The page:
One of the most prevalent cultural differences I’ve noticed from being in China is the food culture. Food is serious business in China, and I have been fortunate enough to taste numerous delicacies from around the country. Not surprisingly, one of the first Chinese meals I ate in Beijing was Peking Duck. Beijingers are proud of this local dish and it is often wrapped in China’s version of a soft-shell tortilla, stuffed with cucumber and onion slices, accompanied by a side of hoisin sauce.
What you see below is a very typical Beijing breakfast. Youtiao (a fried oil stick), millet porridge, and a glass of soymilk. I am no stranger to this meal: about twice a week I venture to a fast food restaurant called Mr. Li to enjoy this hearty breakfast.
Chinese meals are generally eaten family-style, with a plethora of dishes placed on the table for everyone to take “as they please.” At times, this means an eager person will pile enough food on your plate to feed a small army. For this reason, the first Chinese sentence I learned how to say was “I’m full.”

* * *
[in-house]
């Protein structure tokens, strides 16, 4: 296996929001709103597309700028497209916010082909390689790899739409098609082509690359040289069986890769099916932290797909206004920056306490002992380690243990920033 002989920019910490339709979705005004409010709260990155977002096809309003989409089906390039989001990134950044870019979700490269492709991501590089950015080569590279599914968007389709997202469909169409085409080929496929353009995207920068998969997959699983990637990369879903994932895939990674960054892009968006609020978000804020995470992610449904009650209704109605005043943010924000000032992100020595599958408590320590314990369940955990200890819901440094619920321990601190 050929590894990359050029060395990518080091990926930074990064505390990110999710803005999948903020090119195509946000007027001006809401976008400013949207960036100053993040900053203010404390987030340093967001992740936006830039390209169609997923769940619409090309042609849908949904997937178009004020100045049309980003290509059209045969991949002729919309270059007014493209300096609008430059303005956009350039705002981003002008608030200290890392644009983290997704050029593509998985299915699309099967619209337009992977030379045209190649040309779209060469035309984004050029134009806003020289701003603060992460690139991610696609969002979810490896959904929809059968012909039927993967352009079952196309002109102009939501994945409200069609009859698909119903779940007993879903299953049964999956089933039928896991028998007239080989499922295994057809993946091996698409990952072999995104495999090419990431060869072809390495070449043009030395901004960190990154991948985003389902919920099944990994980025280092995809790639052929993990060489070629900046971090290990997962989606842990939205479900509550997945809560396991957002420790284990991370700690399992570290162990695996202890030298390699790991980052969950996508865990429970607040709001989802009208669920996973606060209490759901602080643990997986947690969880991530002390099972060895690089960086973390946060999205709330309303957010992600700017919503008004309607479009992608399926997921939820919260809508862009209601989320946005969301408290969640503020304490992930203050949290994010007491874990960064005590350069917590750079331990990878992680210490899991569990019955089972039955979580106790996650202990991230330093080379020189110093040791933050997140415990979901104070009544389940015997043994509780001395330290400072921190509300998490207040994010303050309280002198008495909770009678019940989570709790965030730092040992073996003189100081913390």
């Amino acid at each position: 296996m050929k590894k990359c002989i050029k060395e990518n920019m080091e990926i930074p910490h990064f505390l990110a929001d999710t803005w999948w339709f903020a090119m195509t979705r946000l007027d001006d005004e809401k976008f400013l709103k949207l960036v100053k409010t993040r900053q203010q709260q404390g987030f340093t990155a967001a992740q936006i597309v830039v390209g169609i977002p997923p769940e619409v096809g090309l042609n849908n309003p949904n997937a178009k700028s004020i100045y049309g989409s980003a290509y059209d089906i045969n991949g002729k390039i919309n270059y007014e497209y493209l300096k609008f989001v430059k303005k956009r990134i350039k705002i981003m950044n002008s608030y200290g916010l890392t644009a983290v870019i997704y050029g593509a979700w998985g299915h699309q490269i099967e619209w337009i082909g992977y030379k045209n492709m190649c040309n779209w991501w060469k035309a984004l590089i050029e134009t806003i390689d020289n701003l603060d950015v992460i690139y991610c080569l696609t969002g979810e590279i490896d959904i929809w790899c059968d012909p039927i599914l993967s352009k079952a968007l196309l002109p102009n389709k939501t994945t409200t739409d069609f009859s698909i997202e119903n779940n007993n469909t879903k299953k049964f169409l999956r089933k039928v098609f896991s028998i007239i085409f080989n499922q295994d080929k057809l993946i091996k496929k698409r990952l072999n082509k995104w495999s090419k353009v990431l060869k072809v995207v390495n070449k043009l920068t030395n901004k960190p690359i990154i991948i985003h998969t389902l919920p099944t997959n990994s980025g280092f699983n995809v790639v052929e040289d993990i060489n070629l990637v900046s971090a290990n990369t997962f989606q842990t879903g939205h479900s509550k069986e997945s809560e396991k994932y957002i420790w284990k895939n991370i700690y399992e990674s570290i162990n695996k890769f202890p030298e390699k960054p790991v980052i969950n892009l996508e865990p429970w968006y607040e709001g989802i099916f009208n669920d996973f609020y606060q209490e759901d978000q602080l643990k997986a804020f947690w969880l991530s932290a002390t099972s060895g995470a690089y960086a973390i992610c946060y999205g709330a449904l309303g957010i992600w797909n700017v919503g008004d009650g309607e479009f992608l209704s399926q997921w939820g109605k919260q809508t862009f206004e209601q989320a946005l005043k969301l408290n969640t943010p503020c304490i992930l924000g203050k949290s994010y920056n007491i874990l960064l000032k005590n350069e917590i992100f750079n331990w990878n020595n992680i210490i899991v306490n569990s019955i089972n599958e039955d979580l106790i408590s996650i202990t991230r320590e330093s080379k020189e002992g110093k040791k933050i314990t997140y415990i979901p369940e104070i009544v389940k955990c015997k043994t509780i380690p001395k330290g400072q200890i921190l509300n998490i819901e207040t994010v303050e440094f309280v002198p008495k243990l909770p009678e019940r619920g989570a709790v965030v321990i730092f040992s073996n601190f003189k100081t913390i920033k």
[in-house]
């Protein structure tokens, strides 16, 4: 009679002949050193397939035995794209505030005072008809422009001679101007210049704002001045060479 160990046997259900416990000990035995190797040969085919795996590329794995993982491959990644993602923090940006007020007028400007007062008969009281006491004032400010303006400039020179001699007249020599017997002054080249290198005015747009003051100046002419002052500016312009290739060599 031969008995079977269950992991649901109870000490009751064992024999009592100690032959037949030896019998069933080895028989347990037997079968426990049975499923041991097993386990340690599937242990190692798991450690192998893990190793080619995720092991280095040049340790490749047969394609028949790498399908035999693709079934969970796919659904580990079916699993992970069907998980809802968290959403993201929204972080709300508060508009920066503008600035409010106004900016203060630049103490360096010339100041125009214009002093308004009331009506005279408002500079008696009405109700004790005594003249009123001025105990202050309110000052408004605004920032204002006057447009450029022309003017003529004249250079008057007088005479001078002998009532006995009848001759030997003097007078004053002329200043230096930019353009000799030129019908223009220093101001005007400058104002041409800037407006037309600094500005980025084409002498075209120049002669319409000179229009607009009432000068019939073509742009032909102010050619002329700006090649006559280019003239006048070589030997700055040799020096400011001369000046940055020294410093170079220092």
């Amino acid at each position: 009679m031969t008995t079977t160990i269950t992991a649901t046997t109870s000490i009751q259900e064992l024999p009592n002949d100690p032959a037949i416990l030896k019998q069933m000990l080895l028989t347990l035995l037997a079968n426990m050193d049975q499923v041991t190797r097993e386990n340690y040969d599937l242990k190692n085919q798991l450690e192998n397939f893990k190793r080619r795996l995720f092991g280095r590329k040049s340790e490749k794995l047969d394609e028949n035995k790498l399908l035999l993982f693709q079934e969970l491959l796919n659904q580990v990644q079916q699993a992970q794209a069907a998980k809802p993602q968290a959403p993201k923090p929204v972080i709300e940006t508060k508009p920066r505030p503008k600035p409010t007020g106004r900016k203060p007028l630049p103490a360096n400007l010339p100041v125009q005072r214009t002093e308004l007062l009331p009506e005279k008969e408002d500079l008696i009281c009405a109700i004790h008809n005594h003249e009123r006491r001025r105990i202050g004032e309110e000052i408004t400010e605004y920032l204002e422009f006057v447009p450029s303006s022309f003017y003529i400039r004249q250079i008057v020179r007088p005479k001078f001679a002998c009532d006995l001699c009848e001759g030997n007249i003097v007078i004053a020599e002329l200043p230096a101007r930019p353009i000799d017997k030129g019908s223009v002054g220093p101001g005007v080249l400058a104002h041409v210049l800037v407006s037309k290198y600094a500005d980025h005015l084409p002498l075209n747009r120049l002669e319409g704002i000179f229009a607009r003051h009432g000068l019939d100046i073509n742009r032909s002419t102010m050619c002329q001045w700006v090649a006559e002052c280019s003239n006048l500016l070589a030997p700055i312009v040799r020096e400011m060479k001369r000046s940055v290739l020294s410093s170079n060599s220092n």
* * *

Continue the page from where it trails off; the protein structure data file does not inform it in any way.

Family style dinner during Spring Festival
Dessert is relatively uncommon in China, but there are bountiful amounts of sweet fruit and nuts. I learned that almonds have shells, and watermelons can be yellow. I was also introduced to more melons than I can count, two of the varieties being “sweet melon” and “fragrant melon”.
Almonds with shells
Beijing is a city obsessed with food, and trying all the delicious meals has been a great way to experience the culture of the city. Although I am looking forward to eating cheese curds again, I will definitely miss the wonderful tastes that Beijing has to offer.